In response to the latest round of megamerger deals, Southfield, Mich.- based Franklin Bank has launched a series of radio advertisements that take humorous jabs at its larger competitors.
The ads, airing on four Detroit-area radio stations, feature a character who sounds like George C. Scott in "Patton" describing how the region is being "attacked" by big banks from the east, south, and west. His "war strategy" recommends that customers seek shelter from the mergers by switching to Franklin.
Rebecca Christian, a senior vice president at $504 million-asset Franklin, said the ads were created in response to Cleveland-based National City Corp.'s merger with First of America Bank Corp., Kalamazoo, Mich. When Banc One Corp., Columbus, Ohio, said last month that it would merge with Chicago-based First Chicago NBD Corp., producers changed the script.
The anti-merger campaigns have paid off for Franklin. Since the bank started running the spots in 1991, Franklin has increased its number of checking accounts from about 500 to more than 10,000.
"We hear all the time that our ads are right on target," Ms. Christian said. "Even our competitors think they're funny."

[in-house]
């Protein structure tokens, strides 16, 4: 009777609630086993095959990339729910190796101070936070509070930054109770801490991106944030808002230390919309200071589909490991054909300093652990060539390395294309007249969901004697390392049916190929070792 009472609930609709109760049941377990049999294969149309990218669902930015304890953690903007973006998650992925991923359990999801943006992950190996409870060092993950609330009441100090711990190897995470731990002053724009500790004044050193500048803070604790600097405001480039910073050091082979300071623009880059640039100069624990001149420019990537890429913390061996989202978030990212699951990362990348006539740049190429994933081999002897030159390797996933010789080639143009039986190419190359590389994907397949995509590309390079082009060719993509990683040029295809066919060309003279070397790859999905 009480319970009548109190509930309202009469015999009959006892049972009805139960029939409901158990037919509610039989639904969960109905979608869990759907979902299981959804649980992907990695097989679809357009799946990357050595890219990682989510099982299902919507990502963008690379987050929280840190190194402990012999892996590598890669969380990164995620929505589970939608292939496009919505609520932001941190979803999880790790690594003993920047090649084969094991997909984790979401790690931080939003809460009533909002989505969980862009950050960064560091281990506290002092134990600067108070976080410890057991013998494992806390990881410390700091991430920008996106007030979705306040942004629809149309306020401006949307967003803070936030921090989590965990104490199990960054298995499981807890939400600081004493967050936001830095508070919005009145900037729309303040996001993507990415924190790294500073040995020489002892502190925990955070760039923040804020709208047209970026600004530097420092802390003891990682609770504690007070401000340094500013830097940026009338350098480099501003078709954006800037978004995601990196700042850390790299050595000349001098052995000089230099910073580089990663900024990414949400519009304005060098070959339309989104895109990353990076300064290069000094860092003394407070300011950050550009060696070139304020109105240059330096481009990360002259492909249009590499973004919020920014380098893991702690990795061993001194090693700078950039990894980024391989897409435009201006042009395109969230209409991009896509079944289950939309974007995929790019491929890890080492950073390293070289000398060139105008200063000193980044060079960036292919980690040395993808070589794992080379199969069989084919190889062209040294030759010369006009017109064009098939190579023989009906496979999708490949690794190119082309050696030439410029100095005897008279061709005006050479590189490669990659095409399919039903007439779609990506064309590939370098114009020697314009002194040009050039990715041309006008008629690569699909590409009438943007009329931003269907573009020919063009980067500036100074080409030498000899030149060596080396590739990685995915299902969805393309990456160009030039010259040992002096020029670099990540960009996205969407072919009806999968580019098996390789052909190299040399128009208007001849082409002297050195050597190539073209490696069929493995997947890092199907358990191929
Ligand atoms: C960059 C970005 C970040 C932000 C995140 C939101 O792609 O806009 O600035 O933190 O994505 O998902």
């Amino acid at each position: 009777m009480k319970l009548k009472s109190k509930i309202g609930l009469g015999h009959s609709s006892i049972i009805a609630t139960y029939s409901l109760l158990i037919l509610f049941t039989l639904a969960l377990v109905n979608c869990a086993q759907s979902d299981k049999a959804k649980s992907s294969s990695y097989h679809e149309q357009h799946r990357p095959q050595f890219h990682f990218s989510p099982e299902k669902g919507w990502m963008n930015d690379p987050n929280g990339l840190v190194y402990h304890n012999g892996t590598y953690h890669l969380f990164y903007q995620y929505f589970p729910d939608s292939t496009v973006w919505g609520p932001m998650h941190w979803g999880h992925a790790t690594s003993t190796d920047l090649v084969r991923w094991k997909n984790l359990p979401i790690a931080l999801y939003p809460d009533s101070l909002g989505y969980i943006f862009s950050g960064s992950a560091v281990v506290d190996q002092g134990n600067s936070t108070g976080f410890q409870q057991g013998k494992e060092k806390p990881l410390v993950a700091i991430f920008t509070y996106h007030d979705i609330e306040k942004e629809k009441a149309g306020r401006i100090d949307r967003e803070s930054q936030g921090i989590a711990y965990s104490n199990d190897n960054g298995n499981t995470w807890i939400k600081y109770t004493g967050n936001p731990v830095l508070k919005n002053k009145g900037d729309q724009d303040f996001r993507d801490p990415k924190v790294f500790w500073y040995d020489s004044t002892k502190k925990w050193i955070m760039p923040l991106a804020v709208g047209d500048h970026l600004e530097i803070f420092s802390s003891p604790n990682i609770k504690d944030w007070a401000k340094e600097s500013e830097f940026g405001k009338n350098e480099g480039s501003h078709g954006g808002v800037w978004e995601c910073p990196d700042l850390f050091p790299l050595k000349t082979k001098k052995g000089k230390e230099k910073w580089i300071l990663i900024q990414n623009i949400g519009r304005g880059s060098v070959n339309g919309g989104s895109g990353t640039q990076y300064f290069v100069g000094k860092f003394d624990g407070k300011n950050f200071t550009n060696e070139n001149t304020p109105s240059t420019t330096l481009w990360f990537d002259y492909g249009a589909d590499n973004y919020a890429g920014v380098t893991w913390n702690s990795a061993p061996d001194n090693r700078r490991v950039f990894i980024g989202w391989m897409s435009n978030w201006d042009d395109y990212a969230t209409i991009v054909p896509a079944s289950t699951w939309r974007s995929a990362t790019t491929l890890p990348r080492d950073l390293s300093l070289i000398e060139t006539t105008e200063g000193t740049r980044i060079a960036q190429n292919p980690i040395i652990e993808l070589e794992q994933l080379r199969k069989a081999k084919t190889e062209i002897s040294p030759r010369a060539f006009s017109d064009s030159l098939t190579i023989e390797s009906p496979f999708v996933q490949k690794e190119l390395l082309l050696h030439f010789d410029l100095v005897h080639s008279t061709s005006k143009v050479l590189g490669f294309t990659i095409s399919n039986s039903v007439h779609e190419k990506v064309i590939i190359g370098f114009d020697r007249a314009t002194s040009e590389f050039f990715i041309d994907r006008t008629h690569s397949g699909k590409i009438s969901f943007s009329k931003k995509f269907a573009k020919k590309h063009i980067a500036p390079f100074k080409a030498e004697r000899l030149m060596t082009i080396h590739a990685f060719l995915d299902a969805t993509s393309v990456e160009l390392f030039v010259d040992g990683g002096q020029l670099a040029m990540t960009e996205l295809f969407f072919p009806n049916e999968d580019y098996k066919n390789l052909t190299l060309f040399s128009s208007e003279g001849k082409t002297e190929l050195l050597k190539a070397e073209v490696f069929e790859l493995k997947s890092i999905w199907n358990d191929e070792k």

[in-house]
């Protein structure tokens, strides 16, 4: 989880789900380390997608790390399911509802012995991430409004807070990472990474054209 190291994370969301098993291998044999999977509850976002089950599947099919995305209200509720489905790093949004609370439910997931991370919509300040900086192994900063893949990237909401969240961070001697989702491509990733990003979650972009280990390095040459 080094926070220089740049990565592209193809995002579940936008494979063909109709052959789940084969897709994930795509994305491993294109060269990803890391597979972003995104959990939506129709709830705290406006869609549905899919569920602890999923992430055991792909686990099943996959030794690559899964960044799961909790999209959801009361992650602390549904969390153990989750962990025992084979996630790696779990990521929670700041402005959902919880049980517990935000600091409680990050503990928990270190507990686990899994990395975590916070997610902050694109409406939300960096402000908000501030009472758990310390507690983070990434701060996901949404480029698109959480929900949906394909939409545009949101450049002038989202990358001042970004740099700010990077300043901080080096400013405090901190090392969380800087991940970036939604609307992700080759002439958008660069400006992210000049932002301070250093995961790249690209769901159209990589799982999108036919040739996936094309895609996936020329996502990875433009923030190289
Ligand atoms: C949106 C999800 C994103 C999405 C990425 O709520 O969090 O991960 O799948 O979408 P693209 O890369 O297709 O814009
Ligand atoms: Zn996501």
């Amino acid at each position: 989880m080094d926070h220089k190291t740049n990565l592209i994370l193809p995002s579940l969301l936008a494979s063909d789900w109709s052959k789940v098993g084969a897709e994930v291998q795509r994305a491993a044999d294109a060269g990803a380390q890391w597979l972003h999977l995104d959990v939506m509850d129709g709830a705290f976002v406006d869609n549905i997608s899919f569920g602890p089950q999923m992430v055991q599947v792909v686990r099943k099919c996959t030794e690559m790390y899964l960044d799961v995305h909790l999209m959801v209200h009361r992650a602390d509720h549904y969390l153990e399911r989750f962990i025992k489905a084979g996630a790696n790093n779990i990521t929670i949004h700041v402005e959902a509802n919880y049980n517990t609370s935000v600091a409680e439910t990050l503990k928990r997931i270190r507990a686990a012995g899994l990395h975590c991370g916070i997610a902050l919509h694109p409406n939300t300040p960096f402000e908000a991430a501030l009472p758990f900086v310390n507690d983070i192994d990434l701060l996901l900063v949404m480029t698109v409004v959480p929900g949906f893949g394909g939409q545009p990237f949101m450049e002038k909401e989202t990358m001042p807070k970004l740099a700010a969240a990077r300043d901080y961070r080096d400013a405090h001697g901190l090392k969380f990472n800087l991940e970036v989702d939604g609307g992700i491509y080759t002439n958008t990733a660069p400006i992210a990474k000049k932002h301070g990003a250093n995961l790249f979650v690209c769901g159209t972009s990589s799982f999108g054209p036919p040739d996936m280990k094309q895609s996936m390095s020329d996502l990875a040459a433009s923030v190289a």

-Laura Pavlenko Lutton
Draped on the facade of Commercial Bank of San Francisco's downtown office building is a giant red banner that reads simply: "We are not moving to North Carolina."
The banner refers, of course, to a certain San Francisco institution's decision to merge with NationsBank Corp. and move its own headquarters to Charlotte, N.C. Within days of the April 13 announcement, $125 million- asset Commercial Bank launched a "Keep Your Money in the City" campaign that aims to pick up Bank of America customers who would prefer to bank with a local institution.
"We're a little bank just trying to make people take notice," said Robert A. Fuller Jr., president and chief executive officer at Commercial Bank.
Aside from the banner, the bank is running radio ads for the first time in its 24-year history, to assure customers that it's not going anywhere. It even sent out a news release with the tongue-in-cheek headline, "Commercial Bank world headquarters to remain in San Francisco."
How many customers open accounts at Commercial Bank as a result of the campaign remains to be seen. But those who do will receive more than just the promise of personal service. They'll also get a $50 gift certificate to a San Francisco restaurant.